A Professor of History and African Diaspora Studies at Florida International University, Saheed Aderinto, has won the Dan David Prize, characterized as “the largest history prize in the world”.
The Dan David Prize is a prestigious worldwide award that recognizes and promotes excellent contributions to history and other disciplines that illuminate the human past.
Each year, the Dan David Prize gives up to nine $300,000 prizes to outstanding early and mid-career historians and practitioners.
The 2023 Dan David Prize winners were selected from hundreds of nominations submitted by colleagues, institutions and the general public in an open nomination process. The finalists were chosen by a global committee of experts that changes annually.
Nine emerging scholars of history from around the world were winners of the 2023 prize award.
Announcing the winner on Tuesday, the Dan David Foundation said Mr Aderinto is among the nine winners who will receive $300,000, each, in recognition of their outstanding scholarship in the historical discipline.
With a total monetary prize of $2.7 million, the Dan David Prize “recognises outstanding scholarship that illuminates the past and seeks to anchor public discourse in a deeper understanding of history,”.
Recipients must be engaged in “outstanding and original work related to the study of the human past, employing any chronological, geographical, and methodological focus.” They “should exhibit strong potential for future excellence, innovation, and leadership that will help shape the study of the past for years to come.”
While the Prize winners “must have completed at least one major project, the prize is not given for that project, but rather in recognition of the winner’s overall achievements as well as their potential for future excellence,”.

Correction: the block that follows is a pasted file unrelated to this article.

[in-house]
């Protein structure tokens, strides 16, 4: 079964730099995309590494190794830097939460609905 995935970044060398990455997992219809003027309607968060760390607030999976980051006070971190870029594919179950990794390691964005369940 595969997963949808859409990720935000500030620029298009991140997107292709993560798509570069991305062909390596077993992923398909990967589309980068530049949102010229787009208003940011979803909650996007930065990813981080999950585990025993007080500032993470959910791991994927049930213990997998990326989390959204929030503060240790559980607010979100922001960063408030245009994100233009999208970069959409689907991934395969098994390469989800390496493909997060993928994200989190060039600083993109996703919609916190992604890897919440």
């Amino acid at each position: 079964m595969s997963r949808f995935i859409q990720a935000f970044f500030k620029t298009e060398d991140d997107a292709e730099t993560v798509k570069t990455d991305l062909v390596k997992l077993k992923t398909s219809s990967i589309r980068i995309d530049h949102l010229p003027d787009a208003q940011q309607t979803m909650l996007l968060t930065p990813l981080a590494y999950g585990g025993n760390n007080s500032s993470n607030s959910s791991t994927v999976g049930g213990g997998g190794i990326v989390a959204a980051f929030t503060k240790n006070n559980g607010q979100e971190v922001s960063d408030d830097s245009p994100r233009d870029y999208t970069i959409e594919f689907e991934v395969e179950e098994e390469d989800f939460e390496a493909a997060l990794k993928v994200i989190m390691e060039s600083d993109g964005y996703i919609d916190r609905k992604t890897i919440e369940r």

The Washington Post described the Dan David Prize as “the new MacArthur-style ‘genius grant’ for history.” Selection is by nomination.
The awards ceremony will be held in Israel in May.
The selection committee commended Mr Aderinto’s work “for situating African history at the cutting edge of diverse literatures in the history of sexuality, nonhumans, and violence, noting that it is exceptional to see a single person leading scholarship in all of these fields,”.
Mr Aderinto has published 8 books, 37 journal articles and book chapters, 41 encyclopedia articles, and 21 book reviews. His latest book Animality and Colonial Subjecthood in Africa examines the role of animals in Nigerian history.
He is currently working on a book and a documentary about Fuji music. Mr. Aderinto is also the founder of the Lagos Studies Association and a Senior Research Fellow at the French Institute for Research in Africa.
Mr Aderinto, who was born in Ibadan in 1979, obtained his Bachelor’s degree in history from the University of Ibadan in 2004 and his Doctorate from the University of Texas at Austin in 2010. He began teaching at Western Carolina University in 2010 and will be promoted to full Professor of History in 2021. In 2022, he transferred to Florida International University.
The other 2023 winners include Ana Antic from the University of Copenhagen, Karma Ben Johanan from the Hebrew University of Jerusalem, Elise Burton from the University of Toronto, Krista Goff from the University of Miami, Stephanie Jones‑Rogers from the University of California Berkeley, Anita Radini from the University College, Dublin, Mirjam Brusius from the German Historical Institute in London, Bartow Elmore from Ohio State University and Tyrone Freeman from Indiana University and Purdue University.